In Kuujjuaq, Saganash woos Nunavik for the NDP
Cree candidate needs big aboriginal turnout to win
KUUJJUAQ – A float plane landed on Lake Waswanipi in northern Quebec’s Cree territory in 1962, the day Romeo Saganash was born.
It was a sign of bigger things to come. His mother, who bore 13 other children, named her son after the plane’s pilot.
That’s the personal tidbit the Cree leader and NDP candidate in Abitibi-James Bay-Nunavik-Eeyou opens with at a recent visit to a Kuujjuaq office.
Saganash tries to be personable, despite his shy, soft-spoken demeanour, when he courted potential voters in his 24-hour trip to Nunavik.
He’s one of only two candidates who have actually made the trek to Nunavik: Liberal candidate Léandre Gervais visited Kuujjuaq April 20. Green Party candidate Johnny Kasudluak is based in Inukjuak.
“The challenges this riding will face are significant,” Saganash tells staff at the Kativik Municipal Housing Bureau, rhyming off issues like resource development, aboriginal rights and climate change.
He believes he can help, by “closing the gap” between the regional and federal governments.
“It’s important, because relationships are the basis of everything else,” he said.
Saganash is riding a wave of orange support in Quebec that could give the province the highest number of New Democratic MPs in history.
Saganash says there’s a three-way split in Abitibi-James Bay-Nunavik-Eeyou between himself, the Conservative candidate Jean-Maurice Matte and the incumbent Bloc Québecois MP Yvon Lévesque.
The only poll in the riding, conducted April 20, placed him eight percentage points behind his Bloc competitor.
But the NDP’s support has continued to swell in Quebec. An Ipsos-Reid poll this past week positioned the NDP at 42 per cent support in Quebec, 16 points ahead of the Bloc.
“It takes me an hour to do my groceries,” he jokes, referring to his new-found popularity in Val d’Or, the riding’s main town and Saganash’s campaign base. “We feel it on the ground at work. People are very enthusiastic.”
In Kuujjuaq’s Newviq’vi store, no one looks up as Saganash shops for apples.
He says that, strangely, fruits are cheaper in Kuujjuaq than they are in many Cree communities.
Saganash understands issues like expensive groceries and overcrowded housing — because he grew up with them.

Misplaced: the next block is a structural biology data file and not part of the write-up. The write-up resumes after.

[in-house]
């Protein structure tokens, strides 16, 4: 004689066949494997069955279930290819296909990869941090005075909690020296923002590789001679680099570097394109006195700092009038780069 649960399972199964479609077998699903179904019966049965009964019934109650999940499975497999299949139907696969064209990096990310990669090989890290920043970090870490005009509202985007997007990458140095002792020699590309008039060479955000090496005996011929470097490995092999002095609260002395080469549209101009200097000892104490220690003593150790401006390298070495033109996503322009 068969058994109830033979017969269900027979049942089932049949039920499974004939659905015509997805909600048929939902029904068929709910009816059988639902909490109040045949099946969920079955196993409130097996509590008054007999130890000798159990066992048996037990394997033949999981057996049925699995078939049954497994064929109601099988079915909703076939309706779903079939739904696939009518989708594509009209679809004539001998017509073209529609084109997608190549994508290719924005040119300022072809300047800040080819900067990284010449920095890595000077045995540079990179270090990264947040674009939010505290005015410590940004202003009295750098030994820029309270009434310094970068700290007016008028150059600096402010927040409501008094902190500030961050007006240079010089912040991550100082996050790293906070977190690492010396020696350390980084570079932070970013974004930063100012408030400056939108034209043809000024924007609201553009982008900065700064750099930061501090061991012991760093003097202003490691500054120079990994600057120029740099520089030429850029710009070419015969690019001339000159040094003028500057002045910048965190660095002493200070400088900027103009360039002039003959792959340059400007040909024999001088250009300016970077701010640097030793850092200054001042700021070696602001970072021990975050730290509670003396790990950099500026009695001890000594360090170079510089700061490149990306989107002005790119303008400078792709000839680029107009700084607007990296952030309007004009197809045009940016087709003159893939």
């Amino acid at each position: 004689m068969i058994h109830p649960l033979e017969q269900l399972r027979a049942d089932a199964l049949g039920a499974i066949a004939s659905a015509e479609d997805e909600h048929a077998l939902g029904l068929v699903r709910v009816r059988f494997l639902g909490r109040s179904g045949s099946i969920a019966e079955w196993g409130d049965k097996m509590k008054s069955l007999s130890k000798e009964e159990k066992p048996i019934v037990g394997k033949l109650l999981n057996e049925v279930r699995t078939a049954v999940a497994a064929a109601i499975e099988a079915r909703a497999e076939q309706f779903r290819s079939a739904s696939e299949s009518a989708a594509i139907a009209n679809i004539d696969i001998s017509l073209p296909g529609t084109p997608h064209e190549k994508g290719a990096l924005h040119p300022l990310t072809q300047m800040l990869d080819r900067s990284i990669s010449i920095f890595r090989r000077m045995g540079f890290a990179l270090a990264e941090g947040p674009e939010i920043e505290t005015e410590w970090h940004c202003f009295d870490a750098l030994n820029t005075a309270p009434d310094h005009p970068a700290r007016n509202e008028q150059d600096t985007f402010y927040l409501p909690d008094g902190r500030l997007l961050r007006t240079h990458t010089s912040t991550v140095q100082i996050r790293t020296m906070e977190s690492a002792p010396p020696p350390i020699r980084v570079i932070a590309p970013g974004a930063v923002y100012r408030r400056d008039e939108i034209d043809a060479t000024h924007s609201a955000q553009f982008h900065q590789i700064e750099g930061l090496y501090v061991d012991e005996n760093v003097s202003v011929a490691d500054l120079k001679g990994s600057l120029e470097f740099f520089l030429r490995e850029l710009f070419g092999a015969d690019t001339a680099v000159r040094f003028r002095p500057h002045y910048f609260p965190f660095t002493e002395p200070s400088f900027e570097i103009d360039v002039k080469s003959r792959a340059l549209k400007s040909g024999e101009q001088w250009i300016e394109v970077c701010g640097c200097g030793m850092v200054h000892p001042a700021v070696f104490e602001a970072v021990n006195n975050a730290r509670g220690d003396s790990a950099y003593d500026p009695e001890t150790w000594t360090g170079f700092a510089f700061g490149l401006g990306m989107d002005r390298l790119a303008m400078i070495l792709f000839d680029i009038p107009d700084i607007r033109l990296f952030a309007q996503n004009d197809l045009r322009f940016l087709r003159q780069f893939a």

He said the number of housing units needed in Eeyou (Cree territory) to meet current demands is 1,600 – 600 more than what Nunavik is asking for.
Tackling the housing crunch is abig priority on the NDP’s agenda, if the party is elected, and Saganash even offers the guarantee that “if Jack [Layton] doesn’t do it, I’m resigning.”
They are strong words from a strong candidate, who says he runs 45 minutes every day.
“It’s a lot of work, a lot of travel,” Saganash said. “But I’m in good shape. I could do five more weeks of this, no problem.”
In a party that isn’t accustomed to faring well in Quebec during federal elections, Saganash has emerged as a star, although he isn’t comfortable admitting as much.
The NDP, who don’t have the same organization in Quebec that the Liberals and Conservatives can muster, will fly in volunteers to Val d’Or in the campaign’s final days.
If Saganash’s stardom can launch him into the House of Commons, he says he’ll deliver his first speech in Cree.
“I know who I am, I know where I come from and that has to be my first gesture,” he said.
But Saganash hails from a region where only 25 per cent of voters cast ballots in the 2008 federal election; in Nunavik, the turnout wasn’t much higher at 40 per cent.
He wants to win May 2, but he needs a strong voter turnout. He also knows that the election falls during a popular fishing and hunting season in Nunavik and occurs during Goose Break in Cree territory.
“Go vote,” Saganash says to KMHB staff. “I’m insisting on that.”
There’s a quiet consensus in the room, as people move their heads in agreement.
“I usually don’t,” replies one staffer, “but I will.”